12. December 2021

PMSG investigation in Uruguay: Blood farm Biomega

Emaciated mare in a pasture with low-nutrient grass.

Muddy ponds with dirty water are the only access to water.

Open, untreated wound covered with flies.

The horse skull has no bullet hole. The horse probably died without assistance.

The severely emaciated and lame mare is in a very bad condition and has untreated wounds.

During an investigation in Uruguay, we observe the Biomega blood farm over two days. Blood collections from pregnant mares continue to take place to produce the fertility hormone PMSG. We take a look at the wide pastures where the so-called “blood mares” are kept. It is very hot, and the small bushes do not provide enough shade for the horses. The short dry grass is not sufficient for the horses’ needs as it is not rich in nutrients. There is no additional feed such as hay or minerals. The water sources are dirty ponds.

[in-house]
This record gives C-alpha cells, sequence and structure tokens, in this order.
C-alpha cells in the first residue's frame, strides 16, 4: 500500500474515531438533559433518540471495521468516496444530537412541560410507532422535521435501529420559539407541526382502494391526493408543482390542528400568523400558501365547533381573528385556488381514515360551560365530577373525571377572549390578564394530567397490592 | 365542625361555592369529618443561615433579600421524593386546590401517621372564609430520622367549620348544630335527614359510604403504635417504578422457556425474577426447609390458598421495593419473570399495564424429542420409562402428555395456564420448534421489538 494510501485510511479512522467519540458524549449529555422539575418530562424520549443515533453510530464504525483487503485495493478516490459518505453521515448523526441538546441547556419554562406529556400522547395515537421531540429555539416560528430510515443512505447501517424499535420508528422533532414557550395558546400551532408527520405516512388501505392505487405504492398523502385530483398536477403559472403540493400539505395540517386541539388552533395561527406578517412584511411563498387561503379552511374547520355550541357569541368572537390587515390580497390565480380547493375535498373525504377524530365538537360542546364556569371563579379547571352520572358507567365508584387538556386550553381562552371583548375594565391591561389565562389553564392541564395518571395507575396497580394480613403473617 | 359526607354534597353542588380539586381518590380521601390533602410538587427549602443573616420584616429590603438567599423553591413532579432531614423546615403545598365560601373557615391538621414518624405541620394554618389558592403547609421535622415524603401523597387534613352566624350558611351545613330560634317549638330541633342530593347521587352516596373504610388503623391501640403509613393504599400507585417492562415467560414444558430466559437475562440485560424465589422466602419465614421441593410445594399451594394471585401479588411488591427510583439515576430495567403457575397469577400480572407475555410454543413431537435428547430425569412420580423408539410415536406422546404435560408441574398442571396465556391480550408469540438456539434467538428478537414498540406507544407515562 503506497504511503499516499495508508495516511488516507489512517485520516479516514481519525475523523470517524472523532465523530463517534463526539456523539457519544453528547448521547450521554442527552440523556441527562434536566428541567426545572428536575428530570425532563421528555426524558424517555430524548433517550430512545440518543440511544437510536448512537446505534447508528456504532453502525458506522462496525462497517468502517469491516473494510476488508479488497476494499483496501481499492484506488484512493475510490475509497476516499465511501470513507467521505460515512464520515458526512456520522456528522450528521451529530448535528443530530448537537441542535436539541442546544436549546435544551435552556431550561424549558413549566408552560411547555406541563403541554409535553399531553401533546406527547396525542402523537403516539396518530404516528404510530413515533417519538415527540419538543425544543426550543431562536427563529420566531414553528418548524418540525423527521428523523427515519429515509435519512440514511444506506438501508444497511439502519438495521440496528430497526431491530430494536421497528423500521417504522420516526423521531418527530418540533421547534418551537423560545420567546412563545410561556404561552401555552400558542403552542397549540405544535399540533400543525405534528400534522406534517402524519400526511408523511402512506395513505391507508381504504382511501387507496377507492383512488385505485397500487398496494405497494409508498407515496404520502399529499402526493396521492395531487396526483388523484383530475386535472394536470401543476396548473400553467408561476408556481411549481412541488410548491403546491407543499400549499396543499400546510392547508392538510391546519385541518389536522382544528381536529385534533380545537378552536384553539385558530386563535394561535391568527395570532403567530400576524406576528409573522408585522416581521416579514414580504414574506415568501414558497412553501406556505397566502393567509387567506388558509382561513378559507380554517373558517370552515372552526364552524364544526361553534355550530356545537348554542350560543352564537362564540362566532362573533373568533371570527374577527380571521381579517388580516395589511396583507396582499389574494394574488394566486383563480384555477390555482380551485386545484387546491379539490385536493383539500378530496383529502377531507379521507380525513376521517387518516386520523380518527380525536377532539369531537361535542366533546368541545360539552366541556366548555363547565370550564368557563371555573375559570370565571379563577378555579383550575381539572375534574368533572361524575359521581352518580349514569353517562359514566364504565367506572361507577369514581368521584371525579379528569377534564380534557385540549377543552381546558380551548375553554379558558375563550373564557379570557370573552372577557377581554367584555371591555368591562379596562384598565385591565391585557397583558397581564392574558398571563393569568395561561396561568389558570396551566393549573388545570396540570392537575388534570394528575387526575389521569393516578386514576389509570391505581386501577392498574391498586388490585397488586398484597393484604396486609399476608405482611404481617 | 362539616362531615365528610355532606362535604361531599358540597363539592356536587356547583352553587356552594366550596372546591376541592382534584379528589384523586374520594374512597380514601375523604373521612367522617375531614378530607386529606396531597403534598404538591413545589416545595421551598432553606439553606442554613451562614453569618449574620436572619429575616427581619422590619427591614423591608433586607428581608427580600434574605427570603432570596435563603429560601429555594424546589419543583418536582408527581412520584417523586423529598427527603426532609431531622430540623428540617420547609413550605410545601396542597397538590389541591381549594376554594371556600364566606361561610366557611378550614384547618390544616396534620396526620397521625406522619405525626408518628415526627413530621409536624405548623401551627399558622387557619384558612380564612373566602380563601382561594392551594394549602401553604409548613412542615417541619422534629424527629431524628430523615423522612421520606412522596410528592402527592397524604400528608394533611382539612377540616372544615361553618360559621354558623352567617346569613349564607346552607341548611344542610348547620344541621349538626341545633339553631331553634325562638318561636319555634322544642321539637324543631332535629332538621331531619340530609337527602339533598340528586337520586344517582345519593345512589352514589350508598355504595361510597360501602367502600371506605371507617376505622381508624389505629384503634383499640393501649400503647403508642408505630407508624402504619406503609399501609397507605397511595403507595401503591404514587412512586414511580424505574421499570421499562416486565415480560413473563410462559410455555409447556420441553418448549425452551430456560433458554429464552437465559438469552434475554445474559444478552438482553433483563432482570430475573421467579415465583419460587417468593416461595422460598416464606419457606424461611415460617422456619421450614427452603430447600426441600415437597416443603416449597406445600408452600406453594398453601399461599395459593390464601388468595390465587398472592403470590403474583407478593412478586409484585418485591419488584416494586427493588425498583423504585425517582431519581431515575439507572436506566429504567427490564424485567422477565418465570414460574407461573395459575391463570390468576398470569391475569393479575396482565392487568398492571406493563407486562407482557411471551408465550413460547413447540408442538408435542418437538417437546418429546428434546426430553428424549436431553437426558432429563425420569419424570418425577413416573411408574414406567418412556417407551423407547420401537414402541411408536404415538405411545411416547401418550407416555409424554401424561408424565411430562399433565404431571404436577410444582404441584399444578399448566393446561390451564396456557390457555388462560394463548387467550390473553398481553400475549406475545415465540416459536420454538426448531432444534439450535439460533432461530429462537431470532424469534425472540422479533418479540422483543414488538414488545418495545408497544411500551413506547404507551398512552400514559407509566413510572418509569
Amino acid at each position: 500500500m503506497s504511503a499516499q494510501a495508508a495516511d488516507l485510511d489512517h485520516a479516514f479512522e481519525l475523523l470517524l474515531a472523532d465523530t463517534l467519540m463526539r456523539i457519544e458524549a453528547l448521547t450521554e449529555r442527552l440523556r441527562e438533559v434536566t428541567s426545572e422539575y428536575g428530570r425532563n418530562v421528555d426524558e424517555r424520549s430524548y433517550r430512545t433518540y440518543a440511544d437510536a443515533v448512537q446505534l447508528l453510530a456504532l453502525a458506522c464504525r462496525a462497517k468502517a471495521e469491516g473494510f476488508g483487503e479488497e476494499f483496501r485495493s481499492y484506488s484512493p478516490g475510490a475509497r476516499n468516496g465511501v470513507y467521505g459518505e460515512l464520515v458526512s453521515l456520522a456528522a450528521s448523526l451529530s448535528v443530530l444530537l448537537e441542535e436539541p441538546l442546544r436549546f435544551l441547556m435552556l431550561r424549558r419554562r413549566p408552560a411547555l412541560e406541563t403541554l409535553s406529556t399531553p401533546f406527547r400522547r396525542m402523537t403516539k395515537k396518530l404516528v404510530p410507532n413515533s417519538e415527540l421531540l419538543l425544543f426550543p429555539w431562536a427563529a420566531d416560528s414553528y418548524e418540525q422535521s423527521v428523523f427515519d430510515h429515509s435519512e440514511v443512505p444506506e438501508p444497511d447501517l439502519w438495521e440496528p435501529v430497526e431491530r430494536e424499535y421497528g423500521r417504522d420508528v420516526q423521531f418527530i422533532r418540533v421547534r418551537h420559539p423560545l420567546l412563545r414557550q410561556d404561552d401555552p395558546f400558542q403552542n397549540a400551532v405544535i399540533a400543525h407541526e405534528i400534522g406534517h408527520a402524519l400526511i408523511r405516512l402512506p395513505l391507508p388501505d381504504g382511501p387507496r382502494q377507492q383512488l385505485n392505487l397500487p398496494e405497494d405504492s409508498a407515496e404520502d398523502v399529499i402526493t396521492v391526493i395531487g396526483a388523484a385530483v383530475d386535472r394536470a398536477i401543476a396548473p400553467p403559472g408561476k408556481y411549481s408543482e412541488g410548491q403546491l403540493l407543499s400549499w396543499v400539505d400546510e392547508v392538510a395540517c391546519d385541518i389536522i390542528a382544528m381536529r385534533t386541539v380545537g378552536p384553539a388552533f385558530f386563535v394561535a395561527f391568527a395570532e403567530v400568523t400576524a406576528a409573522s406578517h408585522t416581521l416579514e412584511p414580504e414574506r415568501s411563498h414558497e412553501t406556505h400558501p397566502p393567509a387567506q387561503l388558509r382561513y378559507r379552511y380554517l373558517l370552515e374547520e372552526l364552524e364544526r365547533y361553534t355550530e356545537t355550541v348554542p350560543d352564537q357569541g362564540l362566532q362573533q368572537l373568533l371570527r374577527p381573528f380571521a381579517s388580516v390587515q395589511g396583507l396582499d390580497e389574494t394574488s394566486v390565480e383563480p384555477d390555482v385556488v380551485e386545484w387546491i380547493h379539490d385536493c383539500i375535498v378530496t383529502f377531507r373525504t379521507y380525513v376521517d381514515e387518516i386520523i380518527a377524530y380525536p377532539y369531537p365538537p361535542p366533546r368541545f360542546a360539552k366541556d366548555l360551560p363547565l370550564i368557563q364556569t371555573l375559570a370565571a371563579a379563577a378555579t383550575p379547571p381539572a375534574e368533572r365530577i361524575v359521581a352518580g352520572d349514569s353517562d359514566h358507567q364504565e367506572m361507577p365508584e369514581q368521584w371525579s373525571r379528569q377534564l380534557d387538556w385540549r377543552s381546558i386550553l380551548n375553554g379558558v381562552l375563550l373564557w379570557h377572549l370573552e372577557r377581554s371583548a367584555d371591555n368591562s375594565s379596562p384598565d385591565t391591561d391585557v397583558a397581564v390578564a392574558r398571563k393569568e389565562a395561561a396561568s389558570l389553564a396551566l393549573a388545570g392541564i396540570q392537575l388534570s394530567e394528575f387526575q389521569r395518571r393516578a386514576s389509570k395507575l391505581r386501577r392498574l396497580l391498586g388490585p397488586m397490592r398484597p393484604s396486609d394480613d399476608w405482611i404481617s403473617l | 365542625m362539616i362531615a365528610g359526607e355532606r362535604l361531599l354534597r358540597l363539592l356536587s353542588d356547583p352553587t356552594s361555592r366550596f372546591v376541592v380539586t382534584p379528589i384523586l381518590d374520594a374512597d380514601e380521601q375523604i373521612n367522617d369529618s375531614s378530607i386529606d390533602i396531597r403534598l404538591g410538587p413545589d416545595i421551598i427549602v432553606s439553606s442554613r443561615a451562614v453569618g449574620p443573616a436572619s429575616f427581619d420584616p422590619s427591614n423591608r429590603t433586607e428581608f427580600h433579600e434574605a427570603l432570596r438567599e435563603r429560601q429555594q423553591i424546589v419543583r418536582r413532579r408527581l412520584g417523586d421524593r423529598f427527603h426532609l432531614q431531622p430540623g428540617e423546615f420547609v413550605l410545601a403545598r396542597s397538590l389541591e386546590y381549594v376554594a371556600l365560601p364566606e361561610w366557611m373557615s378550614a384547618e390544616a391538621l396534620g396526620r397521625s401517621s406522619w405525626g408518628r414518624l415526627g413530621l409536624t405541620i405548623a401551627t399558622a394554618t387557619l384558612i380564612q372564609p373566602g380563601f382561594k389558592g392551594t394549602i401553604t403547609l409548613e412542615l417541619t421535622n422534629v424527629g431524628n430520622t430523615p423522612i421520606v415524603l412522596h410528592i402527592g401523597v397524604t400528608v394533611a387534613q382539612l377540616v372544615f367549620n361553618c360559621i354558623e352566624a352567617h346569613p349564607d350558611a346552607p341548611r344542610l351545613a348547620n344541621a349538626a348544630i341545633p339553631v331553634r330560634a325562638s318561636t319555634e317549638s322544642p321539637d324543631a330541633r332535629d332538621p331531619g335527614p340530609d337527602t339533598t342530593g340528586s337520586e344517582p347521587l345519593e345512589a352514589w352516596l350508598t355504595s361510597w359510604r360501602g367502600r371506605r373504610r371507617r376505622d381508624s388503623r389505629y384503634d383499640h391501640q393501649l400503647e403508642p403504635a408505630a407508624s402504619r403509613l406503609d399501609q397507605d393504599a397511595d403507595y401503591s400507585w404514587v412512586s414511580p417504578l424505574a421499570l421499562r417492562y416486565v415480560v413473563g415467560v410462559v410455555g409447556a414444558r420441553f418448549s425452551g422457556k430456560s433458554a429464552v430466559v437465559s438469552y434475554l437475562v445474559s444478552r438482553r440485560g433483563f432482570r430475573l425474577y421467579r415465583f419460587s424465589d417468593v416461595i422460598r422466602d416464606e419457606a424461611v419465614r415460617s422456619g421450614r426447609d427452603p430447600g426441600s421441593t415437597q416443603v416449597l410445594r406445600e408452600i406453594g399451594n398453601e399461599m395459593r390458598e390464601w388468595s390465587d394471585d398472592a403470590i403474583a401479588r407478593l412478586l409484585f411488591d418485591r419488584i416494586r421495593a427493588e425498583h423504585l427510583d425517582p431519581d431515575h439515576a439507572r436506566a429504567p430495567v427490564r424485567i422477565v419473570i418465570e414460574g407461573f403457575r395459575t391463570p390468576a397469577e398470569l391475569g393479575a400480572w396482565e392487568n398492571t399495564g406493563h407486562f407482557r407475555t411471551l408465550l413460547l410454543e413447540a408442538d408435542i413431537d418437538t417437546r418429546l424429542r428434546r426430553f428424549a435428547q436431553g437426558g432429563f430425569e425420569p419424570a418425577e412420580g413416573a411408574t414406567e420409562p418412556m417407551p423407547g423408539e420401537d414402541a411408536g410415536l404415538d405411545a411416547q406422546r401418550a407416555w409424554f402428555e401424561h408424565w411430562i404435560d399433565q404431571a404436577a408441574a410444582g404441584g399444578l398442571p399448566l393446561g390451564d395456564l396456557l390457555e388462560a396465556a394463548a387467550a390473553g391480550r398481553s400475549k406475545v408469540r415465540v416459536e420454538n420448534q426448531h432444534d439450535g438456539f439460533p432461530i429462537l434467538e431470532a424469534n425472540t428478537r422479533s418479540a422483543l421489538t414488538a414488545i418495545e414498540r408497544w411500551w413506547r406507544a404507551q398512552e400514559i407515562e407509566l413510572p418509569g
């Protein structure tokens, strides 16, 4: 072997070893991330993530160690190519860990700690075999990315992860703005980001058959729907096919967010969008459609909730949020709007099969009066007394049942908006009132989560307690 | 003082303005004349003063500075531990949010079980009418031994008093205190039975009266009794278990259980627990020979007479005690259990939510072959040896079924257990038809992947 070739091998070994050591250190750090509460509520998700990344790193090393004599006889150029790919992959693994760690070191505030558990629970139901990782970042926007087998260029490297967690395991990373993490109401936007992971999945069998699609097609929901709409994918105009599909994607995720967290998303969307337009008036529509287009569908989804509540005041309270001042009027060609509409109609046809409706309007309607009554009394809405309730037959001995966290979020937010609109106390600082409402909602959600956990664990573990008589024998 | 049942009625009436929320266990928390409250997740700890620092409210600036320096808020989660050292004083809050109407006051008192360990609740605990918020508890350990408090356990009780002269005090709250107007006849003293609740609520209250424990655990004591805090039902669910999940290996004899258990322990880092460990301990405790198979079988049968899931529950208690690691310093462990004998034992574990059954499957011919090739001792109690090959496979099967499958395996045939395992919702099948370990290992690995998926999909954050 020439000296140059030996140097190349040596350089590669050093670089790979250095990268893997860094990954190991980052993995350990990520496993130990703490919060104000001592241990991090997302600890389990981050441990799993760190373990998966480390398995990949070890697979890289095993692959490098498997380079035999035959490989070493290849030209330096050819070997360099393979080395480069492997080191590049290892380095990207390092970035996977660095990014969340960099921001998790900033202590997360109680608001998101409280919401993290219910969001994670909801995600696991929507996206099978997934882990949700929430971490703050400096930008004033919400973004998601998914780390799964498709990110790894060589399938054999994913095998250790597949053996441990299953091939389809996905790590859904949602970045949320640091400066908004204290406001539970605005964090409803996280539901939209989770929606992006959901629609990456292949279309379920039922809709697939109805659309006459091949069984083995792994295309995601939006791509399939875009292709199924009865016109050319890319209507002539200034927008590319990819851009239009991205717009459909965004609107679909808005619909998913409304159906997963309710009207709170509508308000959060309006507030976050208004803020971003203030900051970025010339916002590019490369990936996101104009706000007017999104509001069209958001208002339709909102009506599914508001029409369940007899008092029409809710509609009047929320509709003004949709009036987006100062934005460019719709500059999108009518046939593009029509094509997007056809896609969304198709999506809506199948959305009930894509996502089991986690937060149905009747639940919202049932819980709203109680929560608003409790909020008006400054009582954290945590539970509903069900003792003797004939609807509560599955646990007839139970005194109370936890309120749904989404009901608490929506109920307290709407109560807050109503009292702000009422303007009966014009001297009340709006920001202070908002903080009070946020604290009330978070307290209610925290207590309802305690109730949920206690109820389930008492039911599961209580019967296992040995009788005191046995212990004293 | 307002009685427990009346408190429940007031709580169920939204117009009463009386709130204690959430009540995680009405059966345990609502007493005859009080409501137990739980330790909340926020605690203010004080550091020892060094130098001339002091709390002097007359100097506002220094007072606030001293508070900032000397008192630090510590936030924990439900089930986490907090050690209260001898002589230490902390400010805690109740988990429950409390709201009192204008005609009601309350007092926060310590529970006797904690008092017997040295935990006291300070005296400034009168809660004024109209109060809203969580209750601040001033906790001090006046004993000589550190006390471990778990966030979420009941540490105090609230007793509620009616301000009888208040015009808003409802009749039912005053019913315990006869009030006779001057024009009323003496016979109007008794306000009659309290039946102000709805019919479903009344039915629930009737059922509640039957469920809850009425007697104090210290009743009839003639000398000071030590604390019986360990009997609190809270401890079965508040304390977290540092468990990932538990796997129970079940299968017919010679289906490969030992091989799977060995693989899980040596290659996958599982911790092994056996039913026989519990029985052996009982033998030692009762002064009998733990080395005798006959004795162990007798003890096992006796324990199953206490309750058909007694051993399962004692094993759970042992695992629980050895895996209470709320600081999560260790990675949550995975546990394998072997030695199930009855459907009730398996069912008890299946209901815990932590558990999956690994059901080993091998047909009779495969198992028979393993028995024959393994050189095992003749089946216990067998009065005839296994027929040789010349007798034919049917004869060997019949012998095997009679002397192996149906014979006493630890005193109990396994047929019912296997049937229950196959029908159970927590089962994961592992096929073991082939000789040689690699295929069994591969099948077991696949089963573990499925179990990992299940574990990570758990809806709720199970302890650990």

Once again, we notice horses in poor condition. The overlong hooves and shaggy coats show that the horses have been neglected. Many mares are thin to severely emaciated. According to the legally binding Uruguayan Animal Welfare Manual, blood must not be taken from these mares. Some are even cachectic, i.e. morbidly emaciated. However, the blood farmers want to make their profits as high as possible and still take their blood. No money is spent on veterinary care. We discover two severely injured horses that need to be treated urgently or, if necessary, emergency killed. In the middle of the pastures, we find bones and horse skulls, without bullet holes. Hence, these horses had also been abandoned to their fate. Euthanising sick and injured horses is not part of the South American culture.

Biomega violates Uruguayan animal welfare laws. In a petition, which is supported by international NGOs, we call on the Uruguayan President Luis Lacalle Pou to ban PMSG production in Uruguay.